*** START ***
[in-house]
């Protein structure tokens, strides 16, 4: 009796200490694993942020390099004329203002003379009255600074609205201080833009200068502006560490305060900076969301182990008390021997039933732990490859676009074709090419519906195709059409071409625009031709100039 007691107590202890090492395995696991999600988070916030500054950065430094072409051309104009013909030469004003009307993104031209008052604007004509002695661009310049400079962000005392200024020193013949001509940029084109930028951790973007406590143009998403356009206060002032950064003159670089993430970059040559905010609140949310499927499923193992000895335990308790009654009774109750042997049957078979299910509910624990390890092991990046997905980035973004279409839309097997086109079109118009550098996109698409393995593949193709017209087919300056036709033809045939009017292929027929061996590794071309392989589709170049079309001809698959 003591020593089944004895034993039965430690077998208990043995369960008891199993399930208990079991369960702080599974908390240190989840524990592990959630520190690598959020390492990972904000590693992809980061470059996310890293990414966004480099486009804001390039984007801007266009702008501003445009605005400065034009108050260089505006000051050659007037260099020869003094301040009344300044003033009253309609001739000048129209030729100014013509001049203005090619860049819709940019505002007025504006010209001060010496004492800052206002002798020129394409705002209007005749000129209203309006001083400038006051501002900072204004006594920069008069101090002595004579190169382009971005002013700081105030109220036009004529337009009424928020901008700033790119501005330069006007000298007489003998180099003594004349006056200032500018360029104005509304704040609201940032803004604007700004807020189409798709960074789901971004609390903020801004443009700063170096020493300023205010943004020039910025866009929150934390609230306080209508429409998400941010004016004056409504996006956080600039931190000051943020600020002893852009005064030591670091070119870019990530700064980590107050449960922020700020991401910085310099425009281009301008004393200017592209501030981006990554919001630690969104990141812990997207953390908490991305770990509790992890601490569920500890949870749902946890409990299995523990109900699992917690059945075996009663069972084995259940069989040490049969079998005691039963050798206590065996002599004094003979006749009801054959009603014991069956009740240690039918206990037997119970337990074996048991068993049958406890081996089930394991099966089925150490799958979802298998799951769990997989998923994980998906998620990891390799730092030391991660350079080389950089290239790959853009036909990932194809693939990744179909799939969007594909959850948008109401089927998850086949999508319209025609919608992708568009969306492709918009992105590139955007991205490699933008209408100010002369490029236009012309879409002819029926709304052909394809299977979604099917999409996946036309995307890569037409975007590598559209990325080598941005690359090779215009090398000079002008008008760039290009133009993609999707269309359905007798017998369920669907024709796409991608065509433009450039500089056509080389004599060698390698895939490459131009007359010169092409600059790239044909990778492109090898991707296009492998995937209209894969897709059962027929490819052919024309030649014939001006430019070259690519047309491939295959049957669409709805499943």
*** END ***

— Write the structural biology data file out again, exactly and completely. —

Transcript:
[in-house]
């Protein structure tokens, strides 16, 4: 009796200490694993942020390099004329203002003379009255600074609205201080833009200068502006560490305060900076969301182990008390021997039933732990490859676009074709090419519906195709059409071409625009031709100039 007691107590202890090492395995696991999600988070916030500054950065430094072409051309104009013909030469004003009307993104031209008052604007004509002695661009310049400079962000005392200024020193013949001509940029084109930028951790973007406590143009998403356009206060002032950064003159670089993430970059040559905010609140949310499927499923193992000895335990308790009654009774109750042997049957078979299910509910624990390890092991990046997905980035973004279409839309097997086109079109118009550098996109698409393995593949193709017209087919300056036709033809045939009017292929027929061996590794071309392989589709170049079309001809698959 003591020593089944004895034993039965430690077998208990043995369960008891199993399930208990079991369960702080599974908390240190989840524990592990959630520190690598959020390492990972904000590693992809980061470059996310890293990414966004480099486009804001390039984007801007266009702008501003445009605005400065034009108050260089505006000051050659007037260099020869003094301040009344300044003033009253309609001739000048129209030729100014013509001049203005090619860049819709940019505002007025504006010209001060010496004492800052206002002798020129394409705002209007005749000129209203309006001083400038006051501002900072204004006594920069008069101090002595004579190169382009971005002013700081105030109220036009004529337009009424928020901008700033790119501005330069006007000298007489003998180099003594004349006056200032500018360029104005509304704040609201940032803004604007700004807020189409798709960074789901971004609390903020801004443009700063170096020493300023205010943004020039910025866009929150934390609230306080209508429409998400941010004016004056409504996006956080600039931190000051943020600020002893852009005064030591670091070119870019990530700064980590107050449960922020700020991401910085310099425009281009301008004393200017592209501030981006990554919001630690969104990141812990997207953390908490991305770990509790992890601490569920500890949870749902946890409990299995523990109900699992917690059945075996009663069972084995259940069989040490049969079998005691039963050798206590065996002599004094003979006749009801054959009603014991069956009740240690039918206990037997119970337990074996048991068993049958406890081996089930394991099966089925150490799958979802298998799951769990997989998923994980998906998620990891390799730092030391991660350079080389950089290239790959853009036909990932194809693939990744179909799939969007594909959850948008109401089927998850086949999508319209025609919608992708568009969306492709918009992105590139955007991205490699933008209408100010002369490029236009012309879409002819029926709304052909394809299977979604099917999409996946036309995307890569037409975007590598559209990325080598941005690359090779215009090398000079002008008008760039290009133009993609999707269309359905007798017998369920669907024709796409991608065509433009450039500089056509080389004599060698390698895939490459131009007359010169092409600059790239044909990778492109090898991707296009492998995937209209894969897709059962027929490819052919024309030649014939001006430019070259690519047309491939295959049957669409709805499943």